Document Detail


The case for early intervention ('see and treat') in patients with dyskaryosis on routine cervical screening.
MedLine Citation:
PMID:  8845398     Owner:  NLM     Status:  MEDLINE    
Abstract/OtherAbstract:
'See and treat' colposcopy using an excisional technique (usually LLETZ) is very attractive to patients and practitioners. It is therapeutically effective, efficient and cost-effective within the context of the screening programme. It is, of course, inappropriate to excise the transformation zone of any woman who attends the clinic with an abnormal smear. The question should however be, 'Is there a reason why I should not see and treat', rather than 'why should I see and treat'. Reasons for avoiding 'see and treat' comprise patients' preference and young age coupled with minor cytological or histological abnormalities (i.e. mild dyskaryosis or less and CIN 1 or less). This is because many minor problems will resolve without therapy and because long-term data collection may show effects about which we know nothing. I would argue that for patients with mild abnormalities who are older or their fertility is not an issue, 'see and treat' is appropriate because the treatment morbidity is so low and they are at higher risk of having significant lesions than young women. Finally, for patients with more severe abnormalities, the timing of the treatment is irrelevant, and the only argument against 'see and treat' is patient preference.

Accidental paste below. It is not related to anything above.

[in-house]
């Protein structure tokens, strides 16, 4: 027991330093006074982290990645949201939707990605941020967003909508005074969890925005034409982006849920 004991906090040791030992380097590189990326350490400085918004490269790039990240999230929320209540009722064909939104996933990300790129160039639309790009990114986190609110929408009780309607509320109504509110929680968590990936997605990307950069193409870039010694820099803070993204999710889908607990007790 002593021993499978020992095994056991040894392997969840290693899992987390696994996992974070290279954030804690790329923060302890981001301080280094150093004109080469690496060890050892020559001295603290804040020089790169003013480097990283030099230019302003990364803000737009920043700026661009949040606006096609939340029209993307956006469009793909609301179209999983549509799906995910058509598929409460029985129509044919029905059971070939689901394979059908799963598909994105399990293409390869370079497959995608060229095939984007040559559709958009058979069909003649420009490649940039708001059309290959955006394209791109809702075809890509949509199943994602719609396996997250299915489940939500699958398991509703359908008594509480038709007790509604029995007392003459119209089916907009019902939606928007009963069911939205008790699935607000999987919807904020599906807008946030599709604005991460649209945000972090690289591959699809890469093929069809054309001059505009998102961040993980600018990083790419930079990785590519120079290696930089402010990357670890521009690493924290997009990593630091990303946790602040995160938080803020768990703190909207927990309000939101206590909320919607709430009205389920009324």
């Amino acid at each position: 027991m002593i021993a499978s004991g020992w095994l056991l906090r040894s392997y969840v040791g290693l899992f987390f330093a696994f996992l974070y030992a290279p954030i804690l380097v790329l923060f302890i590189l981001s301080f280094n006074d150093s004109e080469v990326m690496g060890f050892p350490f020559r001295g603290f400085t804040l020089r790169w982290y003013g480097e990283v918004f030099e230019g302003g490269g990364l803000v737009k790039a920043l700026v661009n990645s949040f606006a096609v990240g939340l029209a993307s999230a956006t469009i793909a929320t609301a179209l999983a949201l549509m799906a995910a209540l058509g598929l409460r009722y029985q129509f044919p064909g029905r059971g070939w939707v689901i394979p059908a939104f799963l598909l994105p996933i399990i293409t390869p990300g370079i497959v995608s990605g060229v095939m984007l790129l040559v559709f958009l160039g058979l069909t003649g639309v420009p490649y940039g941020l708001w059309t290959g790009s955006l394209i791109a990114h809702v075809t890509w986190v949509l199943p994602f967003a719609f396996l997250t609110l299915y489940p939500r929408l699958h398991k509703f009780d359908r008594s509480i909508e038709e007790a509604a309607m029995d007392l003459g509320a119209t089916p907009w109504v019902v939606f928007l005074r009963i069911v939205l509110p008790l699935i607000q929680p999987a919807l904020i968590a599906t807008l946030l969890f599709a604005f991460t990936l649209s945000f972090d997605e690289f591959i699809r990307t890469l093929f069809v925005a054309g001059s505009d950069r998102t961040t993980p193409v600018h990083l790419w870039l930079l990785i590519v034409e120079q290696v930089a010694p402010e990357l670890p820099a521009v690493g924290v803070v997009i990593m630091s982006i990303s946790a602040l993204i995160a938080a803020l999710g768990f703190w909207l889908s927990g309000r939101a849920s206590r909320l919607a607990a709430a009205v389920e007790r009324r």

Authors:
J B Murdoch
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Publication Detail:
Type:  Journal Article; Review    
Journal Detail:
Title:  International journal of STD & AIDS     Volume:  6     ISSN:  0956-4624     ISO Abbreviation:  Int J STD AIDS     Publication Date:    1995 Nov-Dec
Date Detail:
Created Date:  1996-10-23     Completed Date:  1996-10-23     Revised Date:  2005-11-17    
Medline Journal Info:
Nlm Unique ID:  9007917     Medline TA:  Int J STD AIDS     Country:  ENGLAND    
Other Details:
Languages:  eng     Pagination:  415-7     Citation Subset:  IM; X    
Affiliation:
Directorate of Obstetrics, Gynaecology and ENT, St Michael's Hospital, Bristol, UK.
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MeSH Terms
Descriptor/Qualifier:
Cervical Intraepithelial Neoplasia / diagnosis,  surgery*
Colposcopy / adverse effects
Female
Humans
Infertility, Female / etiology
Pregnancy
Pregnancy Complications / etiology
Uterine Cervical Diseases / diagnosis,  pathology,  therapy
Uterine Cervical Neoplasms / diagnosis,  surgery*
Vaginal Smears
Comments/Corrections
Comment In:
Int J STD AIDS. 1996 Nov-Dec;7(7):540   [PMID:  9116075 ]

From MEDLINE®/PubMed®, a database of the U.S. National Library of Medicine


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